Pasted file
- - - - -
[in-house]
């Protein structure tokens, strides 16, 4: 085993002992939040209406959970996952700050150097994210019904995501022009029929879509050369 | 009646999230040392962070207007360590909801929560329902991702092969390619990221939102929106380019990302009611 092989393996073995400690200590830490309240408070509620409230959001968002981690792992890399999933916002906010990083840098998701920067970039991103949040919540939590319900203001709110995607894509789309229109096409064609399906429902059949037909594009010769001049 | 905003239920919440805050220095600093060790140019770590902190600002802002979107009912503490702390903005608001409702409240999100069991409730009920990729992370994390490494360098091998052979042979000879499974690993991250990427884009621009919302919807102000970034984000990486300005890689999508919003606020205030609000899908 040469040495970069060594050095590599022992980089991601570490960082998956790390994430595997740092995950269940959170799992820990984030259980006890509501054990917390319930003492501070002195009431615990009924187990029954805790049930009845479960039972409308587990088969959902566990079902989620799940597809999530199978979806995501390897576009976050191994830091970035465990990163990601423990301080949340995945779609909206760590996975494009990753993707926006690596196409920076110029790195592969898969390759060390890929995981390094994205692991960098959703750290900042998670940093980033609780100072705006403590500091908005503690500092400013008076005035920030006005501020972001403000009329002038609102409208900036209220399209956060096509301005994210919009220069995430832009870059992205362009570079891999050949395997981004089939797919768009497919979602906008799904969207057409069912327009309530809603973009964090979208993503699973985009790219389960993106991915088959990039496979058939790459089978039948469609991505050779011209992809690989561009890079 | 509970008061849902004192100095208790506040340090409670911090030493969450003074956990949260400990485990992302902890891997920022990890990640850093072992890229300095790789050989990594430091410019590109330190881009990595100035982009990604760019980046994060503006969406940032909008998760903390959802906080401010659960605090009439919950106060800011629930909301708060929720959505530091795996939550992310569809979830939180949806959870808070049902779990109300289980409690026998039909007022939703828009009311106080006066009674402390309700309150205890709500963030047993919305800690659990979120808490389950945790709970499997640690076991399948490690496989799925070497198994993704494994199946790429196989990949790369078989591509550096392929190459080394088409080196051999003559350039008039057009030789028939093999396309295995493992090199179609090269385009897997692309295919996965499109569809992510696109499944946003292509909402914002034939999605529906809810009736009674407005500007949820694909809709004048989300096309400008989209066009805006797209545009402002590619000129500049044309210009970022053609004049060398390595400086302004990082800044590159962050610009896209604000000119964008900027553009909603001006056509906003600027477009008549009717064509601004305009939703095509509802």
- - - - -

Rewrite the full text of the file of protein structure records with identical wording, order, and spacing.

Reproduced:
[in-house]
């Protein structure tokens, strides 16, 4: 085993002992939040209406959970996952700050150097994210019904995501022009029929879509050369 | 009646999230040392962070207007360590909801929560329902991702092969390619990221939102929106380019990302009611 092989393996073995400690200590830490309240408070509620409230959001968002981690792992890399999933916002906010990083840098998701920067970039991103949040919540939590319900203001709110995607894509789309229109096409064609399906429902059949037909594009010769001049 | 905003239920919440805050220095600093060790140019770590902190600002802002979107009912503490702390903005608001409702409240999100069991409730009920990729992370994390490494360098091998052979042979000879499974690993991250990427884009621009919302919807102000970034984000990486300005890689999508919003606020205030609000899908 040469040495970069060594050095590599022992980089991601570490960082998956790390994430595997740092995950269940959170799992820990984030259980006890509501054990917390319930003492501070002195009431615990009924187990029954805790049930009845479960039972409308587990088969959902566990079902989620799940597809999530199978979806995501390897576009976050191994830091970035465990990163990601423990301080949340995945779609909206760590996975494009990753993707926006690596196409920076110029790195592969898969390759060390890929995981390094994205692991960098959703750290900042998670940093980033609780100072705006403590500091908005503690500092400013008076005035920030006005501020972001403000009329002038609102409208900036209220399209956060096509301005994210919009220069995430832009870059992205362009570079891999050949395997981004089939797919768009497919979602906008799904969207057409069912327009309530809603973009964090979208993503699973985009790219389960993106991915088959990039496979058939790459089978039948469609991505050779011209992809690989561009890079 | 509970008061849902004192100095208790506040340090409670911090030493969450003074956990949260400990485990992302902890891997920022990890990640850093072992890229300095790789050989990594430091410019590109330190881009990595100035982009990604760019980046994060503006969406940032909008998760903390959802906080401010659960605090009439919950106060800011629930909301708060929720959505530091795996939550992310569809979830939180949806959870808070049902779990109300289980409690026998039909007022939703828009009311106080006066009674402390309700309150205890709500963030047993919305800690659990979120808490389950945790709970499997640690076991399948490690496989799925070497198994993704494994199946790429196989990949790369078989591509550096392929190459080394088409080196051999003559350039008039057009030789028939093999396309295995493992090199179609090269385009897997692309295919996965499109569809992510696109499944946003292509909402914002034939999605529906809810009736009674407005500007949820694909809709004048989300096309400008989209066009805006797209545009402002590619000129500049044309210009970022053609004049060398390595400086302004990082800044590159962050610009896209604000000119964008900027553009909603001006056509906003600027477009008549009717064509601004305009939703095509509802």